Businesses need governments to grow.
And vice versa.
Public-private partnerships for business have been the protagonists of the XIV Ibero-American Business Meeting that is being held this week in Santo Domingo, as a prelude to the Ibero-American Summit.
Some 1,500 businessmen from Latin America, Spain and Portugal have met in the Dominican capital to share their experiences as investors in some of the 22 member countries of the Ibero-American community.
The meeting point between all of them has been a complicated global panorama – of accelerated inflation and commercial difficulties due to Russia's invasion of Ukraine – that has reduced, in recent months, the undertaking of new investments or the growth of those that already exist.
Antonio Garamendi, president of the Spanish Confederation of Business Organizations (CEOE), commented at the opening of the meeting that in the face of uncertainty, alliances between companies and governments "play a determining role" for the growth of both sectors.
“We are placing emphasis on placing companies, and I mean the people who work for them, at the center of decisions for the future of Latin America”, he assured.
Garamendi has pointed out that companies are willing to participate in a joint effort with the States, once there is regulatory stability and defense of freedom for the private sector.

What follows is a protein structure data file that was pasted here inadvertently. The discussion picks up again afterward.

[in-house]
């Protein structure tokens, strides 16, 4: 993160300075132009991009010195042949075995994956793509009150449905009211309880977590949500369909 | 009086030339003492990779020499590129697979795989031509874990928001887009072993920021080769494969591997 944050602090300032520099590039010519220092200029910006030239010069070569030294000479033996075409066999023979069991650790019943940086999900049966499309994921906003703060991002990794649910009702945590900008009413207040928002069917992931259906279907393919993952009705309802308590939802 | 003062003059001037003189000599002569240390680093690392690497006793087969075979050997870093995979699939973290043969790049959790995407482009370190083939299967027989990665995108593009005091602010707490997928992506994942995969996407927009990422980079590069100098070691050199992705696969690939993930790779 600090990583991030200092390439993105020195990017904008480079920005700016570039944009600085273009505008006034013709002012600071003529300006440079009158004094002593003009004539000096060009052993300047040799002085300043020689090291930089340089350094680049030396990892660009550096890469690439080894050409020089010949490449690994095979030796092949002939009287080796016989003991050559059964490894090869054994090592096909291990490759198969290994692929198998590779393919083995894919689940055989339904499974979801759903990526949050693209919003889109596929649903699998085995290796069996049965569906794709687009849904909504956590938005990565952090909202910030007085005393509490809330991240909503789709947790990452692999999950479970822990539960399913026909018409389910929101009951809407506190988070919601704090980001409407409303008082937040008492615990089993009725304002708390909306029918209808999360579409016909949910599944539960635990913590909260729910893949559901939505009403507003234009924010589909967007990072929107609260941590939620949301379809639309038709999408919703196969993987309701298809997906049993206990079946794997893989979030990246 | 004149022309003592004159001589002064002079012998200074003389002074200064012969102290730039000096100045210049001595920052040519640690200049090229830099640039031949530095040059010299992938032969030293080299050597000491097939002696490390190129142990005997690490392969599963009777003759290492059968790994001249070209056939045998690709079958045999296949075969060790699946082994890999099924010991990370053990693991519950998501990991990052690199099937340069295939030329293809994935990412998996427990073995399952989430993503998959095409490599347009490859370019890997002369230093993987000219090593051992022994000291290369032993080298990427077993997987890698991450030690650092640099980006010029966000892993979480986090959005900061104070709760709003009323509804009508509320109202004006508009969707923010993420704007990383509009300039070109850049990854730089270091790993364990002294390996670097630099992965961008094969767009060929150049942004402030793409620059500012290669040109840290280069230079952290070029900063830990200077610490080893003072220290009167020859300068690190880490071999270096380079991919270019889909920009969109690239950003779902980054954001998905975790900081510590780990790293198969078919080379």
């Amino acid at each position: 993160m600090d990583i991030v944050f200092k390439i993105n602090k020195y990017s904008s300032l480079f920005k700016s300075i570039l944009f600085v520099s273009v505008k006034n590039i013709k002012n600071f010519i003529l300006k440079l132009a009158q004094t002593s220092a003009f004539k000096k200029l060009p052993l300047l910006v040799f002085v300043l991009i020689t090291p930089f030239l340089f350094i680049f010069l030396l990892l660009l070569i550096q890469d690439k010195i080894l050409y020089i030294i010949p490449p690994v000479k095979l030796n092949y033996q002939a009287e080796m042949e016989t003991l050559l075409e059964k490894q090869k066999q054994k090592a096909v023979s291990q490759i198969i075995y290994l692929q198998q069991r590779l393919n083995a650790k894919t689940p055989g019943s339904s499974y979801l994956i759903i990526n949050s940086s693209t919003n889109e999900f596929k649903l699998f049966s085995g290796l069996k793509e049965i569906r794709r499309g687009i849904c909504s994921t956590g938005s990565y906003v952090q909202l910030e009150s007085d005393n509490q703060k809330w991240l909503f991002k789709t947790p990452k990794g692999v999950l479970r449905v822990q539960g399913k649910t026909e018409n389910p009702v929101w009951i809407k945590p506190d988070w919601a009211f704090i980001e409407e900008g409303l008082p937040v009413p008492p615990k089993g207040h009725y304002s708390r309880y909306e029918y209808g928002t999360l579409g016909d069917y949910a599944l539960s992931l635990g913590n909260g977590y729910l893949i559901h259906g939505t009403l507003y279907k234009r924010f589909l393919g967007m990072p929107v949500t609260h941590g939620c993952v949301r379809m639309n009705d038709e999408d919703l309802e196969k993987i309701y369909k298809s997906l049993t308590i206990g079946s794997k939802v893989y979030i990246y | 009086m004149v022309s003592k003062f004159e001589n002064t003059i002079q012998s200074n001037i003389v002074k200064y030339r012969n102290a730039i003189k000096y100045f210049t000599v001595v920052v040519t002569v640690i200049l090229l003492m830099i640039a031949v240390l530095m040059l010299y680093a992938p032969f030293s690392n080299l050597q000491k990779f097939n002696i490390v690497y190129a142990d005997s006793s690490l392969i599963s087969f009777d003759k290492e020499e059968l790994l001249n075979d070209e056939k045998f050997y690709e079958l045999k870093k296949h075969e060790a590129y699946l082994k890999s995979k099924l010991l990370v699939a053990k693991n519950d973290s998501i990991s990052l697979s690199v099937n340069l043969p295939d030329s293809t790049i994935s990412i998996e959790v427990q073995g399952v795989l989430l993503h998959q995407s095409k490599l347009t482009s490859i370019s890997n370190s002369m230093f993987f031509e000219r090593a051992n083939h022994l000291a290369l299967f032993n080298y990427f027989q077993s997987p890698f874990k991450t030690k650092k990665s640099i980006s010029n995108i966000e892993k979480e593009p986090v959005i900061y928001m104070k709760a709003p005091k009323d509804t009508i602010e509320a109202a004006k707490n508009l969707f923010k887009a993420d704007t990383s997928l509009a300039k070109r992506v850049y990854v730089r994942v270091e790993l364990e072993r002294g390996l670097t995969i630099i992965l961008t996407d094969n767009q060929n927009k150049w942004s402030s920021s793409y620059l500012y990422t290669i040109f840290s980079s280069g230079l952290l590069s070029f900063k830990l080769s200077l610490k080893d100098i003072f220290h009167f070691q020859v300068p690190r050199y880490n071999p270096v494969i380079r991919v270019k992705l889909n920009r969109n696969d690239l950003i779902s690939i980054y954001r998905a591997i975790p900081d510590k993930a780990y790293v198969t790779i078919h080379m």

"Ibero-America needs its businessmen to clear up the ghost of the lost decade", added Andrés Allamand, Ibero-American Secretary General, in the same opening act of the meeting.
For the Chilean former foreign minister, public-private alliances must be a "coordinated and powerful" action to achieve sustained growth of both companies and countries.
The scenario that Allamand has outlined for entrepreneurs for the future is one that is based on economic growth that is maintained through environmental sustainability, but in which investments occur in politically inclusive environments and with measures that are socially viable.
Thus, the former foreign minister pointed out, companies will be busy fighting inequality and making the Ibero-American middle classes grow.
“We need companies that pay their workers the maximum and not the minimum,” he said.
Allamand has estimated that businessmen must pay attention to three factors to guarantee their growth in the future: the gender gap, the digital revolution with its new tools, and the energy transition towards renewables.
The Ibero-American secretary has insisted that both governments and investors must jointly move forward the economies of the countries.
He has pointed out that it is "absurd" when their differences interfere with the development of their inhabitants, when what both sectors seek is "fair and inclusive growth, which leaves absolutely no one behind."
The Vice President of the Dominican Republic, Raquel Peña, has set the example of her country regarding cooperation between the public and private sectors to contribute to the development of the country.
Peña has assured that after the covid-19 pandemic, in the Caribbean country these alliances have achieved a boost, mainly for the tourism industry.
"It is extremely necessary that international financial structures be evaluated in order to achieve post-pandemic recovery," requested the Dominican vice president.
The business meetings will last until Friday with the delivery of the Ibero-American Quality Award and a discussion with the heads of state of the countries that are part of the Ibero-American Summit.